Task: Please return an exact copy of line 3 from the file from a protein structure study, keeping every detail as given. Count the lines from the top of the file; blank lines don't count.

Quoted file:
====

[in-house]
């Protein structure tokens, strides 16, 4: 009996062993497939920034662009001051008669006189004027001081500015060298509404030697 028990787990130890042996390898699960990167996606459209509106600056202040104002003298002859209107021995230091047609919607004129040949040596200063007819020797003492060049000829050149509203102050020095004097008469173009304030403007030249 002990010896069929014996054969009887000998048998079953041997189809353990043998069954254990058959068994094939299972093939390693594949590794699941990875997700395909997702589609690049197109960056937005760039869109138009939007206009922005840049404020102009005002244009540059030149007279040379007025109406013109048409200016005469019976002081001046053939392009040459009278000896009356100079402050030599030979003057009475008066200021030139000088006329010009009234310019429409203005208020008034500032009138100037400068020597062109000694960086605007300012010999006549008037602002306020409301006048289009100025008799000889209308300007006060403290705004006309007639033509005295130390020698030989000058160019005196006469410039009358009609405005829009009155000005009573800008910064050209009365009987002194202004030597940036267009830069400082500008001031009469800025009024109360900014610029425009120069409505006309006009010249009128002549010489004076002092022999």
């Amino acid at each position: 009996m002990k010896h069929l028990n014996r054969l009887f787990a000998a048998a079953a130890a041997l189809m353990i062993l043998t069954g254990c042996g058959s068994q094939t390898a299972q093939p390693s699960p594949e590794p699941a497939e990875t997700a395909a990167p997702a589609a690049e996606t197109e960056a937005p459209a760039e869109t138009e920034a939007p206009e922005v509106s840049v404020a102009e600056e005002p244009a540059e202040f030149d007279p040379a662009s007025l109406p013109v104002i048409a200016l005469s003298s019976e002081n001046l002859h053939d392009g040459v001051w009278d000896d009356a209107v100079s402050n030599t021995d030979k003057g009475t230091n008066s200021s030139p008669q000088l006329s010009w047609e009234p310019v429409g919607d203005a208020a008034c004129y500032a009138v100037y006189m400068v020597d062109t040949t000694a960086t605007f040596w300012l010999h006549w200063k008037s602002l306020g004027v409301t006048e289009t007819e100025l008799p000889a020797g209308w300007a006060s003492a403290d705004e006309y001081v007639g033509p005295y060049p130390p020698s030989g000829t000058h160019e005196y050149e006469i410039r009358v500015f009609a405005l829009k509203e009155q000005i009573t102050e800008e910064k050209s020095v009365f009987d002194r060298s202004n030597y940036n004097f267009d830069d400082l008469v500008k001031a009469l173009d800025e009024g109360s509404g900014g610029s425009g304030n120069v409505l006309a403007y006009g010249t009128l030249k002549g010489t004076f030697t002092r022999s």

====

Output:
């Amino acid at each position: 009996m002990k010896h069929l028990n014996r054969l009887f787990a000998a048998a079953a130890a041997l189809m353990i062993l043998t069954g254990c042996g058959s068994q094939t390898a299972q093939p390693s699960p594949e590794p699941a497939e990875t997700a395909a990167p997702a589609a690049e996606t197109e960056a937005p459209a760039e869109t138009e920034a939007p206009e922005v509106s840049v404020a102009e600056e005002p244009a540059e202040f030149d007279p040379a662009s007025l109406p013109v104002i048409a200016l005469s003298s019976e002081n001046l002859h053939d392009g040459v001051w009278d000896d009356a209107v100079s402050n030599t021995d030979k003057g009475t230091n008066s200021s030139p008669q000088l006329s010009w047609e009234p310019v429409g919607d203005a208020a008034c004129y500032a009138v100037y006189m400068v020597d062109t040949t000694a960086t605007f040596w300012l010999h006549w200063k008037s602002l306020g004027v409301t006048e289009t007819e100025l008799p000889a020797g209308w300007a006060s003492a403290d705004e006309y001081v007639g033509p005295y060049p130390p020698s030989g000829t000058h160019e005196y050149e006469i410039r009358v500015f009609a405005l829009k509203e009155q000005i009573t102050e800008e910064k050209s020095v009365f009987d002194r060298s202004n030597y940036n004097f267009d830069d400082l008469v500008k001031a009469l173009d800025e009024g109360s509404g900014g610029s425009g304030n120069v409505l006309a403007y006009g010249t009128l030249k002549g010489t004076f030697t002092r022999s």